Purpose: Differentiated thyroid microcarcinoma (DTM) has a good prognosis and survival, but recurrent disease may appear during follow-up. The aim of this study was to evaluate the influence of initial treatment including surgery and radioactive iodine (131I) on the survival and recurrence in patients with DTM.
Methods: Between January 1979 and December 2006, 130 patients with DTM were retrospectively evaluated, with a median follow-up of 10 years. Total/near-total thyroidectomy was performed in 121 (93.1%) of 130 patients, followed with 131I ablation in 71 (54.6%) of 130 patients.
Results: The probability of disease-specific survival was 97.7% ± 1.3% after 5 and 10 years; the probability of disease-specific survival was 95.9% ± 2.2% after 15, 20, 25, and 28 years after the initial treatment and was significantly influenced by recurrence, clinical stage, and patients’ age (P = 0.0001, P = 0.0005, and P = 0.02, respectively). Sex, histopathological type of the tumor, metastases at presentation, initial treatment, performance of radioactive therapy, and risk categories had no influence on survival (P = 0.8, P = 0.6, P = 0.1, P = 0.4, P = 0.5, and P = 0.1, respectively). The overall recurrence rate was 10.8%, (6.9% in lymph nodes, 1.5% in thyroid bed, and 2.3% at distant sites), with a median appearance time of 30 months. Recurrences were significantly influenced by regional metastases at presentation, radioiodine ablation, and initial treatment (P = 0.0002, P = 0.005, and P = 0.003, respectively); there was no relationship based on age, sex, histological type of the tumor, and tumor multifocality.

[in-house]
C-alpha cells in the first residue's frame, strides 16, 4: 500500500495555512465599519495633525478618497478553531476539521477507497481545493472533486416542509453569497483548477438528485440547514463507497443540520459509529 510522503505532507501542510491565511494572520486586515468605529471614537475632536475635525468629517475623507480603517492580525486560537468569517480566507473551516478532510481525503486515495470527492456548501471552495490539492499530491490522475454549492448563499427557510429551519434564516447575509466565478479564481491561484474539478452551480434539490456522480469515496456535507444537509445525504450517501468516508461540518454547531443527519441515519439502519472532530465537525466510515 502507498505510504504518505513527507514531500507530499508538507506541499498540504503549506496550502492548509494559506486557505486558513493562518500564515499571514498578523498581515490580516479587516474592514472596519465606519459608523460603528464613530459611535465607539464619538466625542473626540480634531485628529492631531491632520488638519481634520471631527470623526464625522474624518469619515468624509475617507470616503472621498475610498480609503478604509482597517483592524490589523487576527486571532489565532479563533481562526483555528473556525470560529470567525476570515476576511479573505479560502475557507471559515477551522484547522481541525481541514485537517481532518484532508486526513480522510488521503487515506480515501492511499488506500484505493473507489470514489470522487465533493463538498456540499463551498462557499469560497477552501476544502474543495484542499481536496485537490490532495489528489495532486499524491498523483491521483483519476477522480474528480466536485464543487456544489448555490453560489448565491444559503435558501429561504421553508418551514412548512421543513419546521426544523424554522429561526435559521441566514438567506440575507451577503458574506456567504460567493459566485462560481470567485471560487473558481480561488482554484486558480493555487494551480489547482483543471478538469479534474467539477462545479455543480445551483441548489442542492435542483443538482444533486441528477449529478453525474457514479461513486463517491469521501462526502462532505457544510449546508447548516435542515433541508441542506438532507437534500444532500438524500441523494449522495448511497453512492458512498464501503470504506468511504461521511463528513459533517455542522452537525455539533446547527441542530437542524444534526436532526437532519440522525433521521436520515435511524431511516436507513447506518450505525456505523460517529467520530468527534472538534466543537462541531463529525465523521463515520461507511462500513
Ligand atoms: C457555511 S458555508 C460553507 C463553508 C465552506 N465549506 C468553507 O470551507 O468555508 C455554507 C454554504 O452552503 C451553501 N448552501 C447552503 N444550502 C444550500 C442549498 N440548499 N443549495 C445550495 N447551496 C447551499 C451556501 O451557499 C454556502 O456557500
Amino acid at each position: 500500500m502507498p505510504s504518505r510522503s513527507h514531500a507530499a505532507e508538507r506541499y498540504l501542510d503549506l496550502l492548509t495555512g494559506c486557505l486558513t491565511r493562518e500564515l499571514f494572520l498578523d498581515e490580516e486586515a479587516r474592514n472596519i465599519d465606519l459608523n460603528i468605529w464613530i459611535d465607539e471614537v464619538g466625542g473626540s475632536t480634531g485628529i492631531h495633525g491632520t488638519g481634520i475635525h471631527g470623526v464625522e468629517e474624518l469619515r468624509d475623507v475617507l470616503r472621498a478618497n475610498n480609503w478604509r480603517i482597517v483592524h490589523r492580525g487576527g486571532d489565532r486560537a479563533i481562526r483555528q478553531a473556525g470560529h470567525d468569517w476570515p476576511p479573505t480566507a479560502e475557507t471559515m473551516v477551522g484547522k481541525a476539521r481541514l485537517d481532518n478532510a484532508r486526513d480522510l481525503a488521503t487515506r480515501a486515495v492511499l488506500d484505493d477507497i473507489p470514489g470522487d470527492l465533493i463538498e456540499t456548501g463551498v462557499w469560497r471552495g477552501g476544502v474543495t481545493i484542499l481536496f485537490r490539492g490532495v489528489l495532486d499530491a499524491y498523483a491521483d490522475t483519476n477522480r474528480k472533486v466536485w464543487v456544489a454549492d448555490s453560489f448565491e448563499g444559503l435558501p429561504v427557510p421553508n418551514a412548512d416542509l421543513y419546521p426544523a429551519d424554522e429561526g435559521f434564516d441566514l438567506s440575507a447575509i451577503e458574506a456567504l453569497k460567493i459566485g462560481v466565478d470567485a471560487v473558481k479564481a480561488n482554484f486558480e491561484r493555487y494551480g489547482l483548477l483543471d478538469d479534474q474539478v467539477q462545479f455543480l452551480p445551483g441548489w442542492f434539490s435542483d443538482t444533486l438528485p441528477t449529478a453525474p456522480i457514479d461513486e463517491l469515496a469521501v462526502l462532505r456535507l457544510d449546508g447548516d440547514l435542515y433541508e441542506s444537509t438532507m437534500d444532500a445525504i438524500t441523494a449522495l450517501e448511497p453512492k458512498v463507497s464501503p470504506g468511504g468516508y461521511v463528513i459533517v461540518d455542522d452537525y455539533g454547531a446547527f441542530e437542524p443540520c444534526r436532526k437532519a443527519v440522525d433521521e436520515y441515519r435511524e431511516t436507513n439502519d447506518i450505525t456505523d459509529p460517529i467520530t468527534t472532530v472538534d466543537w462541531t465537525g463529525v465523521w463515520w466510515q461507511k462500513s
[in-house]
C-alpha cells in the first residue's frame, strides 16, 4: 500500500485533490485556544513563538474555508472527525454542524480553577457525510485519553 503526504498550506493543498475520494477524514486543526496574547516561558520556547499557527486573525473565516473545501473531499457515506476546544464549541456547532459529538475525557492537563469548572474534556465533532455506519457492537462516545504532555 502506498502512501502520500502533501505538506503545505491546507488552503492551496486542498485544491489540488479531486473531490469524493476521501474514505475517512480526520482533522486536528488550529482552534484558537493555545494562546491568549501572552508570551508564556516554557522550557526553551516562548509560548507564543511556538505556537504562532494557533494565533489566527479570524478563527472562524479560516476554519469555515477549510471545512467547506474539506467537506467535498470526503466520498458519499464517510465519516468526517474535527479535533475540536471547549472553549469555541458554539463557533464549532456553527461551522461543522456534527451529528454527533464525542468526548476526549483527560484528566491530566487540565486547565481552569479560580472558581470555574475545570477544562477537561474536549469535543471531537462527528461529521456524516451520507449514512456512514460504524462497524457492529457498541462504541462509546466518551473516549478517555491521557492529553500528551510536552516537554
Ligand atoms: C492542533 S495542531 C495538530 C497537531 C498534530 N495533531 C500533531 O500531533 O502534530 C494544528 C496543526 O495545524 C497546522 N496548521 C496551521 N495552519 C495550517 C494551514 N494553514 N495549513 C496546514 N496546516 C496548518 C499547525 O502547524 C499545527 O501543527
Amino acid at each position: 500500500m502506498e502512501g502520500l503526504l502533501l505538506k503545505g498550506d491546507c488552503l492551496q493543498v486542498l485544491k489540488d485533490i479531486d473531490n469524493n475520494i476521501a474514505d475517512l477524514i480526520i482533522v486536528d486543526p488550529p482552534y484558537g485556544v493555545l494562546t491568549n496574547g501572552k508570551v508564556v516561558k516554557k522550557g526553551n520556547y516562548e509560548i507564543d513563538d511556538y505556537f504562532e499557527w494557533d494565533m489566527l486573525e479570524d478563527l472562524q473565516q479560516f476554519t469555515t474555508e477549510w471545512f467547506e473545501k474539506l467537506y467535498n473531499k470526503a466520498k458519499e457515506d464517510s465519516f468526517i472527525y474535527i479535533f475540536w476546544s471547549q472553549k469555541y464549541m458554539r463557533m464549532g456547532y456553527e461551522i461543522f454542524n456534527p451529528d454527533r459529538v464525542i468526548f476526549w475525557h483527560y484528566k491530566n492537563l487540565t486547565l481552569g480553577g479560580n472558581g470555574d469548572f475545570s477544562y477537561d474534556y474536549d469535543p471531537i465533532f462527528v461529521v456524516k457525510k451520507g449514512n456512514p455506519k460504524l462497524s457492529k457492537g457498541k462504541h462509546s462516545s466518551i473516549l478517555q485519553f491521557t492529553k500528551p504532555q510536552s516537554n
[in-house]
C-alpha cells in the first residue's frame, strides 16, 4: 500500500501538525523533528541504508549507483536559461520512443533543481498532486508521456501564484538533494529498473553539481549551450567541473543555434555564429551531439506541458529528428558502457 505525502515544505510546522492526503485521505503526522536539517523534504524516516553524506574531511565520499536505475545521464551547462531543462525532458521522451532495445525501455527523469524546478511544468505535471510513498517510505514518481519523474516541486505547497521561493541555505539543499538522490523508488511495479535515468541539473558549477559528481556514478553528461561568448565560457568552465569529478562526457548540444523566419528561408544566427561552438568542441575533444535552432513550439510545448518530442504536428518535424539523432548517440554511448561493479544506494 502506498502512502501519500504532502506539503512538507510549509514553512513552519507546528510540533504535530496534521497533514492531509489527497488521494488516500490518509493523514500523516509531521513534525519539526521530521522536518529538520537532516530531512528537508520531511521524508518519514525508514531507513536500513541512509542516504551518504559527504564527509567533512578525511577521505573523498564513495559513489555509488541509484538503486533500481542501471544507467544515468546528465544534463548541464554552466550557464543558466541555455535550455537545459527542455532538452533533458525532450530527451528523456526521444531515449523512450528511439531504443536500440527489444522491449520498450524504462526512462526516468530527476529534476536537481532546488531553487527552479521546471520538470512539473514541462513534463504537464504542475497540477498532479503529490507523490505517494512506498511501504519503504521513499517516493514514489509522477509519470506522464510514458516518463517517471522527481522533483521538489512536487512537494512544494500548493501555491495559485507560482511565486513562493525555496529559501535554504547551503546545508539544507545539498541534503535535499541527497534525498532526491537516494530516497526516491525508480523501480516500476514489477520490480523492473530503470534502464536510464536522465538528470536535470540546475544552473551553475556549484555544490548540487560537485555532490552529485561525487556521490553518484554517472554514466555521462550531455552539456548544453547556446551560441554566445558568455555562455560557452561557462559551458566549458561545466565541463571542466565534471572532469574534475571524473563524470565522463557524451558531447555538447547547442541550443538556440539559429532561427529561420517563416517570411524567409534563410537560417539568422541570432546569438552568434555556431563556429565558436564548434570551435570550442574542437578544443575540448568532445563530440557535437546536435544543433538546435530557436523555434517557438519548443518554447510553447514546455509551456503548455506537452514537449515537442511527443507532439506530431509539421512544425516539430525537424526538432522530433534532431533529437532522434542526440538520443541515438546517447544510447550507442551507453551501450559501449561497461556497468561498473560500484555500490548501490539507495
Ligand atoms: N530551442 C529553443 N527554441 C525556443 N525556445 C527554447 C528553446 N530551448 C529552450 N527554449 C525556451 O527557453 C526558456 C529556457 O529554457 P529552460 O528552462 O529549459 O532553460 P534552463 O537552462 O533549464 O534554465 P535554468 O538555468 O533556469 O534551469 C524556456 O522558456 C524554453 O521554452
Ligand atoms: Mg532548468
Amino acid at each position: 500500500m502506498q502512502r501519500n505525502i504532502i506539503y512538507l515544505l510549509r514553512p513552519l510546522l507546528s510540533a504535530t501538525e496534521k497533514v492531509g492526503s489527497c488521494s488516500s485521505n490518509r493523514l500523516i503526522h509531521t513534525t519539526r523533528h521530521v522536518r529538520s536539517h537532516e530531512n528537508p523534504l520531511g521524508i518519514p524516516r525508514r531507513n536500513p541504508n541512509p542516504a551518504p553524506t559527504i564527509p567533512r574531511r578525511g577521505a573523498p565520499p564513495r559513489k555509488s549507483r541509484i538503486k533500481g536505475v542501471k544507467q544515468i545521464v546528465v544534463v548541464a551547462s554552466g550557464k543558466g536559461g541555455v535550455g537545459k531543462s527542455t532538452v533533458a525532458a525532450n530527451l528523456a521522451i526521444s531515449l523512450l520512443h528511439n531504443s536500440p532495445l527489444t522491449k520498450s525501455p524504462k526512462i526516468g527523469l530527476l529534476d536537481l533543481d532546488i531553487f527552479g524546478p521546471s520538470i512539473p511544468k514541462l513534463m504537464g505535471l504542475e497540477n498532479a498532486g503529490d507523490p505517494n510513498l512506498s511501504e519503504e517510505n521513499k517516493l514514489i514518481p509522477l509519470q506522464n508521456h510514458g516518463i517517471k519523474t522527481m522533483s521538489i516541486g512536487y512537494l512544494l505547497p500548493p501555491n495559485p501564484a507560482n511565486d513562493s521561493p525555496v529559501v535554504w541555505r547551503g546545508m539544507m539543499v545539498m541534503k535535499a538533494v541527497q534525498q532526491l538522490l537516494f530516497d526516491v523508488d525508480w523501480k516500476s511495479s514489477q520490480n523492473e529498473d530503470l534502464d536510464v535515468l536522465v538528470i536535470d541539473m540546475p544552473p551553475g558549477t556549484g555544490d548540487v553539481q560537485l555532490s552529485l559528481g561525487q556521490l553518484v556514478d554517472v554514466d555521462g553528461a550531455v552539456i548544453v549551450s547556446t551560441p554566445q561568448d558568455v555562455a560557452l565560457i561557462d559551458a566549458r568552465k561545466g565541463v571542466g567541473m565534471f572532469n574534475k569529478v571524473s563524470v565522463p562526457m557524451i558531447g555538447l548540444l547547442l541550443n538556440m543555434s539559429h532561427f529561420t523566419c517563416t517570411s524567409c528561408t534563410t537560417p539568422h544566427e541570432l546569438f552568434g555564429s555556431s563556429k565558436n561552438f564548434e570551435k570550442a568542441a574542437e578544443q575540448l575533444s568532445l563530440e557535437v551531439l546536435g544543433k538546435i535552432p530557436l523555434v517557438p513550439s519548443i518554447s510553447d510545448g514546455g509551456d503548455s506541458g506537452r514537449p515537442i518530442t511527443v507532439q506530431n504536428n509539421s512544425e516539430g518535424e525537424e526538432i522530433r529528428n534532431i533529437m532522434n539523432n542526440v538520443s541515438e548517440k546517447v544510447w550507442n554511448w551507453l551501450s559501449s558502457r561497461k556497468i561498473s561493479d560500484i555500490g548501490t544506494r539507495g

Conclusions: To perform more accurate surveillance for recurrence, total/near-total thyroidectomy followed by radioiodine ablation may be the optimal initial treatment for patients with DTM.